It took a remarkably small and nimble team headed up by Google's former 'site-reliability engineer' Michael 'Mikey' Dickerson — also of the Obama for America 2012 election campaign website alumni — to get the troubled site working by December 2013.

One of the things most of those in the team had in common was a background in highly agile tech companies such as eBay and Twitter, along with a notably broad skill-set, and a startup-style approach to software development.

In fact, one member of the group, Gabriel Burt, CTO of Chicago firm Civis Analytics, even boasts a resume that includes work as a rocket scientist, according to Time journalist Steven Brill.

"Technical skills can be taught, but attitude is more innate and quite hard to change. So, the second thing we look for is the tech skills. The first component, attitude, is the important one in finding technologists that fit the Amazon mould."
— Glenn Gore, solutions architect manager, AWS Asia Pacific

So effective was the team that in early August this year Obama hired another team of digital experts. Once again headed by Dickerson, the US Digital Service team will handle an overhaul of US government websites in a bid to avoid future disasters similar to the Healthcare.gov scheme.

Although the tech startup sector may have fostered the rise of the tech all-rounder, Glenn Gore, solutions architect manager for Amazon Web Services (AWS) Asia Pacific, sees the enterprise end of the market making plenty of moves in that direction as well.

"It's been growing at both ends," Gore told ZDNet. "It grew a lot faster in the startup community, though, because they can execute a lot faster. But the enterprise end of things has been aware of it for a while, even if an enterprise looking at things from a startup perspective does take a bit longer to get there."

While Amazon is definitely much too large and established now to be called a startup, the company still seems to take a startup-like approach to many of its operations, focusing on customers, agility, DevOps, new ideas, and innovation.

Consequently, the company also takes more of a startup-style approach when it hires new employees, with candidates often selected for their attitude over their specific technical expertise, according to Gore.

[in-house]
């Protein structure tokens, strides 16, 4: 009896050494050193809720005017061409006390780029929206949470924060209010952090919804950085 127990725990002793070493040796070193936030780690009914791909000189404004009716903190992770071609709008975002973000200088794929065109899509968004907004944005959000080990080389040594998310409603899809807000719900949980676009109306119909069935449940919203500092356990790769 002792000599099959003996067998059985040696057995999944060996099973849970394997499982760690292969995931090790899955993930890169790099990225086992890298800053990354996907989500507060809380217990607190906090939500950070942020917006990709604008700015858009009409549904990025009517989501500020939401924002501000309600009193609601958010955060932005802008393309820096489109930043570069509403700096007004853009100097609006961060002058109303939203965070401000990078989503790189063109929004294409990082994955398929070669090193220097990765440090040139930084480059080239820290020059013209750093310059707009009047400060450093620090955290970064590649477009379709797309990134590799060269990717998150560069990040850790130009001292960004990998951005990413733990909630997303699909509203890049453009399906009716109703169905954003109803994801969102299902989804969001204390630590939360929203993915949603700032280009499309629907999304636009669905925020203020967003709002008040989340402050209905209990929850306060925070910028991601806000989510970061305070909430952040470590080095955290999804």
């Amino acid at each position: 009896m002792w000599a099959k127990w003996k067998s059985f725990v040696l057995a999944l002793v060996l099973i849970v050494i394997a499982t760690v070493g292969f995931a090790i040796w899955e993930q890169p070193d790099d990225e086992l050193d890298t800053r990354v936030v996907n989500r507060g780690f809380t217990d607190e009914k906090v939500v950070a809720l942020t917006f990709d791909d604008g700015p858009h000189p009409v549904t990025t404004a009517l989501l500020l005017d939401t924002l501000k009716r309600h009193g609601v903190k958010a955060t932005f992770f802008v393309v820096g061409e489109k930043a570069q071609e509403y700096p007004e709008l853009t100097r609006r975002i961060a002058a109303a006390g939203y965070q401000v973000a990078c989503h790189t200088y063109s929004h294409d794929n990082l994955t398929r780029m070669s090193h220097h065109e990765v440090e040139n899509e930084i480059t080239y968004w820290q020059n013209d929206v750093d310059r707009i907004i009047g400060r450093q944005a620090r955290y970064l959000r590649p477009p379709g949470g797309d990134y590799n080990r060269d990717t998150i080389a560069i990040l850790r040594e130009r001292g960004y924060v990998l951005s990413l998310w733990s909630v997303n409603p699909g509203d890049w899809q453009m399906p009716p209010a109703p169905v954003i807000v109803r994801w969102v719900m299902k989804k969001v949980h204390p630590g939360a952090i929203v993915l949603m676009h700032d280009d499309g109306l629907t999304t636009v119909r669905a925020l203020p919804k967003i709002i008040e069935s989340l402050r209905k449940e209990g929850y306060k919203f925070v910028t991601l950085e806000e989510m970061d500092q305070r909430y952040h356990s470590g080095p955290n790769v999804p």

"Technical skills can be taught, but attitude is more innate and quite hard to change," said Gore. "So, the second thing we look for is the tech skills. The first component, attitude, is the important one in finding technologists that fit the Amazon mould."

While Gore does not dismiss expertise out of hand, as does Bock, he believes that if expertise comes into the hiring equation, it should encompass a number of fields.

"In the tech skills arena, particularly in architecture, we're looking for someone with a rare skill-set that takes in infrastructure skills, datacentre, and storage skills, along with network knowledge," he said. "The same person should have a development software background — and to make it more difficult, we're looking for application expertise."

"Finding someone with just one of those skills is tough, and to get all three is very rare, but finding them is very, very valuable."

The trend towards this growing desire among technology companies to scope out multi-skilled applicants has been growing for a while now, not inconsequentially with the rise of cloud infrastructure migration and the emergence of DevOps as the go-to approach for enterprises and startups alike.

"It's been happening for a couple of years, and it's really hitting the mainstream now," he said. "They used to hand over these things to another team, but that's now being mixed up, and you're seeing that with the rise of DevOps," said Gore.

"It's been blurring the lines, and with the rise of cloud now, it's making everything API driven. They have to learn to interact with APIs. Merging DevOps and cloud together has created a perfect storm of requiring all four attributes," he said, referring to infrastructure, application, software development, and a candidate's fit into a company's culture and leadership model.

"This industry is not static — you have to keep ahead. That's the biggest piece of advice to everyone out there: you've got to keep across everything."
— Glenn Gore, solutions architect manager, AWS Asia Pacific

Gore revealed that AWS's hiring process can be quite "robust" in its quest to pin down the best candidate for the company's cultural fit. Most candidates will see at least four or five interviews, each with multiple interviewers.

Each of those interviews will usually take on a different focus, and the interviewers can dive into a lot of detail with the candidate. These interviews also give applicants a good chance to get to know their employer — a factor that has the potential to be more important than an applicant's specialist skill-set, according to Gore.

In fact, Gore said that AWS was redefining what the term 'specialist' means, with the company looking for people with a very strong knowledge base in one area, supplemented by skills outside of that specialty. This is an increasingly important element in an industry that's seeing a rapid growth in cross-discipline collaboration.

"If you are just one skill-specific, you can't work with other teams," said Gore. "There are side effects of collaboration. You build trust within the team. When you get that trust element you get scale appearing in your knowledge-base."

For those in the industry that don't possess a generalist skill-set or knowledge base, there is always the opportunity to upskill, according to Gore. AWS often conducts follow-up interviews with applications that missed out first time around, but went out to broaden their skill-set.

"We find great candidates who have got some really good skills in a specific area," he said. "We give some feedback, encourage them to do some training and reading, and if they can show they've made progress, and have broadened their skill base, that's promising."